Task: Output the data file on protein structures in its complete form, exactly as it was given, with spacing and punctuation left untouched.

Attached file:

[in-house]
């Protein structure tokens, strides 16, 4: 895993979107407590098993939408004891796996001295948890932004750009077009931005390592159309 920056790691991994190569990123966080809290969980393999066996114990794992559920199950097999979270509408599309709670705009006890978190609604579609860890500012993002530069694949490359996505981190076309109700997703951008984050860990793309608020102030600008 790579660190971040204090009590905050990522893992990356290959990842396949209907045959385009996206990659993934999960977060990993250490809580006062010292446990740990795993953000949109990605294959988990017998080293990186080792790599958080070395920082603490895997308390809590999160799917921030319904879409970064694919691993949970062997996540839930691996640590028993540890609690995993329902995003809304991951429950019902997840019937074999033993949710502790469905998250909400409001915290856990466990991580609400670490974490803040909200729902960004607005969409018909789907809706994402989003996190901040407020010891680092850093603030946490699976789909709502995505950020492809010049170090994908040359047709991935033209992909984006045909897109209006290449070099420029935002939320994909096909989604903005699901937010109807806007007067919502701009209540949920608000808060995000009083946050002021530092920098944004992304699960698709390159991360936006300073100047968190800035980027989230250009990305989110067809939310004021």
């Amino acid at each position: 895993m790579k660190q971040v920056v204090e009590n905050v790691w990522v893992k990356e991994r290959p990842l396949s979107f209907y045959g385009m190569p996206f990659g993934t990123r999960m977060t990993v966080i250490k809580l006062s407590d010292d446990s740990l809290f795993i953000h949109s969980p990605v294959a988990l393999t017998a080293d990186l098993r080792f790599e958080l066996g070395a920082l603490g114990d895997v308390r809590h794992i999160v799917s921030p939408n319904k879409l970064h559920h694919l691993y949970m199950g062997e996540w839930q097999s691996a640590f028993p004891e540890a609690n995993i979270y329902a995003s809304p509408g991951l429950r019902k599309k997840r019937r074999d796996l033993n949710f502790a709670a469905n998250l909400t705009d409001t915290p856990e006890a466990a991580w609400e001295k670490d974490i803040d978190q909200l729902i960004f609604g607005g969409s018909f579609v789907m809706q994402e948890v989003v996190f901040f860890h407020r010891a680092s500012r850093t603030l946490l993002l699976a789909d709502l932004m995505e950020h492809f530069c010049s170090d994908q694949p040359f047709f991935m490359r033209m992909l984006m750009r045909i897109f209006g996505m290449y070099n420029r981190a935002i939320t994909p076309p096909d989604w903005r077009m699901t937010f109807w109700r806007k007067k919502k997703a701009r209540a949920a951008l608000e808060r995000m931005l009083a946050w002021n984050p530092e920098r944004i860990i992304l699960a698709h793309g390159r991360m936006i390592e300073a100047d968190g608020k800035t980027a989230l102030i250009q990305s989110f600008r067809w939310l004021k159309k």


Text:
[in-house]
């Protein structure tokens, strides 16, 4: 895993979107407590098993939408004891796996001295948890932004750009077009931005390592159309 920056790691991994190569990123966080809290969980393999066996114990794992559920199950097999979270509408599309709670705009006890978190609604579609860890500012993002530069694949490359996505981190076309109700997703951008984050860990793309608020102030600008 790579660190971040204090009590905050990522893992990356290959990842396949209907045959385009996206990659993934999960977060990993250490809580006062010292446990740990795993953000949109990605294959988990017998080293990186080792790599958080070395920082603490895997308390809590999160799917921030319904879409970064694919691993949970062997996540839930691996640590028993540890609690995993329902995003809304991951429950019902997840019937074999033993949710502790469905998250909400409001915290856990466990991580609400670490974490803040909200729902960004607005969409018909789907809706994402989003996190901040407020010891680092850093603030946490699976789909709502995505950020492809010049170090994908040359047709991935033209992909984006045909897109209006290449070099420029935002939320994909096909989604903005699901937010109807806007007067919502701009209540949920608000808060995000009083946050002021530092920098944004992304699960698709390159991360936006300073100047968190800035980027989230250009990305989110067809939310004021």
């Amino acid at each position: 895993m790579k660190q971040v920056v204090e009590n905050v790691w990522v893992k990356e991994r290959p990842l396949s979107f209907y045959g385009m190569p996206f990659g993934t990123r999960m977060t990993v966080i250490k809580l006062s407590d010292d446990s740990l809290f795993i953000h949109s969980p990605v294959a988990l393999t017998a080293d990186l098993r080792f790599e958080l066996g070395a920082l603490g114990d895997v308390r809590h794992i999160v799917s921030p939408n319904k879409l970064h559920h694919l691993y949970m199950g062997e996540w839930q097999s691996a640590f028993p004891e540890a609690n995993i979270y329902a995003s809304p509408g991951l429950r019902k599309k997840r019937r074999d796996l033993n949710f502790a709670a469905n998250l909400t705009d409001t915290p856990e006890a466990a991580w609400e001295k670490d974490i803040d978190q909200l729902i960004f609604g607005g969409s018909f579609v789907m809706q994402e948890v989003v996190f901040f860890h407020r010891a680092s500012r850093t603030l946490l993002l699976a789909d709502l932004m995505e950020h492809f530069c010049s170090d994908q694949p040359f047709f991935m490359r033209m992909l984006m750009r045909i897109f209006g996505m290449y070099n420029r981190a935002i939320t994909p076309p096909d989604w903005r077009m699901t937010f109807w109700r806007k007067k919502k997703a701009r209540a949920a951008l608000e808060r995000m931005l009083a946050w002021n984050p530092e920098r944004i860990i992304l699960a698709h793309g390159r991360m936006i390592e300073a100047d968190g608020k800035t980027a989230l102030i250009q990305s989110f600008r067809w939310l004021k159309k």